U.S.-Turkey bilateral relations were discussed in detail in various different panels during the 5th Annual Conference of Insight Turkey organized by the country's think tank SETA foundation in Washington, D.C.
In the first week of 2016, academics and journalists from Turkey and the United States joined together in Washington to discuss topics related to Turkish foreign policy, including Syria, border security, the Kurdish question and Turkish-U.S. relations. Panels discussed various aspects of Turkish foreign policy at the Insight Turkey 5th Annual Conference, organized by the Foundation for Political Economic and Social Research (SETA) in Washington. However, in each and every panel, at least in the question and answer session, U.S.-Turkish relations, the impact of various issues on these very important bilateral relations and the future of ties between the two countries were discussed. Because of this, the last panel, which focused on Turkish-U.S. relations, became an evaluation of all these variables and the state of partnership between the two countries.
There was almost a consensus between the panelists on the significance of Turkish-U.S. relations for the future of the Middle East. In the last few years, conflicts in the region have started to have greater international dimensions. The conflicts in Syria and Iraq became important issues for international security, as the emergence of DAESH and its increasingly international operations made the fight against it a significant dimension for international security. The policies of the Russian government, meanwhile, became increasingly difficult to predict. After the crises in Ukraine, the Russian government surprised many analysts by directly engaging in Syria and sending military units to support the Syrian regime. Recently, tensions between Iran and Saudi Arabia have also added a different dimension to the region's crises. At this critical juncture, Turkish-U.S. relations have become even more important for regional security and the handling of these regional crises.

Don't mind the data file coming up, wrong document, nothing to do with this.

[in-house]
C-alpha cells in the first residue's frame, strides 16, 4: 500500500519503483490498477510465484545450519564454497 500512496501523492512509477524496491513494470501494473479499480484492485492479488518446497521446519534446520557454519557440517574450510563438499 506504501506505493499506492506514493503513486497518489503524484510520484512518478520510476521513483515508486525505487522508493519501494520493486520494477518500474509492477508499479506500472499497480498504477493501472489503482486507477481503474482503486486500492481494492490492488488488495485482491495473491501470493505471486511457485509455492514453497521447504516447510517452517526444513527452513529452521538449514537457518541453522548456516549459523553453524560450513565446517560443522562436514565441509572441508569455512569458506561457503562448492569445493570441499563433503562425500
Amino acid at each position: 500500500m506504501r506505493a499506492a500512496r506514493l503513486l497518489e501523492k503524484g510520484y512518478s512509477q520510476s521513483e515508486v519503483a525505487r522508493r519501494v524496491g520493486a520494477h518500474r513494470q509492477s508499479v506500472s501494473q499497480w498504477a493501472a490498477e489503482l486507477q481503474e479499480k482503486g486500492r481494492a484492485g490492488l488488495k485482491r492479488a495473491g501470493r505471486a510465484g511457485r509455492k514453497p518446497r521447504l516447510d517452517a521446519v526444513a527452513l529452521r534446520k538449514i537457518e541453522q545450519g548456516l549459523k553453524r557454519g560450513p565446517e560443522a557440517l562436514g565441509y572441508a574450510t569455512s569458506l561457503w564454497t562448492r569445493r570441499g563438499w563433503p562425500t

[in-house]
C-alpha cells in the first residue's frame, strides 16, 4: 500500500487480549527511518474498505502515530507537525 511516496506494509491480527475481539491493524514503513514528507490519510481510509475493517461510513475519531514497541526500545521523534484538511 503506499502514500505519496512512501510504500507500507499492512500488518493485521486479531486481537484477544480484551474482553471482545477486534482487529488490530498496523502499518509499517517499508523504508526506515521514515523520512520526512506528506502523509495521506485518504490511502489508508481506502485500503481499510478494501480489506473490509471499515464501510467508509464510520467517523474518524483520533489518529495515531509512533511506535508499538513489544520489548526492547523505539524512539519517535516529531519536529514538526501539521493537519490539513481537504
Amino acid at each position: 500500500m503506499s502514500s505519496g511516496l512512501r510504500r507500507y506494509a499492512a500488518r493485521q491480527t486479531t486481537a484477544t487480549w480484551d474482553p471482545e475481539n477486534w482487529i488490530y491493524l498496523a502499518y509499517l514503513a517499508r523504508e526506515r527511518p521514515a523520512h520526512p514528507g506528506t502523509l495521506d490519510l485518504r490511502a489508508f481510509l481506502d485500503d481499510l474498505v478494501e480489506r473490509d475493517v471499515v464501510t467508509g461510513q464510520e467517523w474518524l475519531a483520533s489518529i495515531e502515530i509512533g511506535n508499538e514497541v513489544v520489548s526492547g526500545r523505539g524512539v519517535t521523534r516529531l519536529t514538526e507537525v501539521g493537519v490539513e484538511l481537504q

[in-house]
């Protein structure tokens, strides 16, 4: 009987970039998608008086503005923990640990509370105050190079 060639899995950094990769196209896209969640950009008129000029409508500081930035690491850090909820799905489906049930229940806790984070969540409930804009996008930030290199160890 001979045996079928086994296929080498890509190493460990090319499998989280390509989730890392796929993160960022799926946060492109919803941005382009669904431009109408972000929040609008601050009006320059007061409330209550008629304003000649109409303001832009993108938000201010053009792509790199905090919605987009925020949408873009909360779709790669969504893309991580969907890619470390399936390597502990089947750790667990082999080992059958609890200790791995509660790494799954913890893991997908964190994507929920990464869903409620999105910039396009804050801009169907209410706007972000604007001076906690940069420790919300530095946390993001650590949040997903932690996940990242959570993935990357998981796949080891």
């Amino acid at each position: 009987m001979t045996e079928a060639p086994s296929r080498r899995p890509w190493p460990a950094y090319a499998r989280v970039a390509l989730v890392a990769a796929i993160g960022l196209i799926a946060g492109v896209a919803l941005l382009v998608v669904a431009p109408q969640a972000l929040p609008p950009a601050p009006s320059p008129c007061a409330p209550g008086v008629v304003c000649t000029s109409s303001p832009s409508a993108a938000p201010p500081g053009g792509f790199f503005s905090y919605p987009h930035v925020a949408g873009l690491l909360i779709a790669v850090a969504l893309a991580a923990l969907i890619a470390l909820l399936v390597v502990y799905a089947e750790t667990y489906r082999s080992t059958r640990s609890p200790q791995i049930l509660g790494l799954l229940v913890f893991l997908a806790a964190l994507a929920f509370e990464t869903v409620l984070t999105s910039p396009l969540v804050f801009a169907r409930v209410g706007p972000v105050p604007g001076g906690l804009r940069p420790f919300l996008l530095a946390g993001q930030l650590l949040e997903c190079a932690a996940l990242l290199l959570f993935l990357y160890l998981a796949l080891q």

In the coming year there are important opportunities and challenges that await this relationship. In the panel on Turkish-U.S. relations, their most significant challenge in the coming year was almost unanimously described as the Syrian Kurdish Peoples' Protection Units (YPG) and their actions in northern Syria. Especially the YPG's expansion west of Euphrates River and its close relations with the PKK make the issue very complicated for bilateral relations. With the fluid situation in the region, rapid changes on the ground can impact relations between Turkey and the U.S. Considering the situation in Turkey since the end of the ceasefire by the PKK, the issue is not only related to the Syrian crisis, but also related to Turkish domestic politics. In several different instances, the government said that it has important red lines regarding the actions of the YPG and serious concerns regarding the operational cooperation between YPG and PKK forces. U.S. military assistance to this group may result in serious problems of trust in bilateral relations.
Other important variables that can impact relations between the two countries include issues such as the state of Turkish-Israeli relations and their possible impact on U.S.-Turkish relations. Some panelists said that although rapprochement in Turkish-Israeli relations may not create the same state as those of the 1990s, they expect the restoration of diplomatic ties to bring a more positive tone to relations. In addition, the resumption of the reunification process on the island of Cyprus is expected to result in a positive development for relations between the two countries.
About the author
Kılıç Buğra Kanat is Research Director at SETA Foundation at Washington, D.C. He is an assistant professor of Political Science at Penn State University, Erie.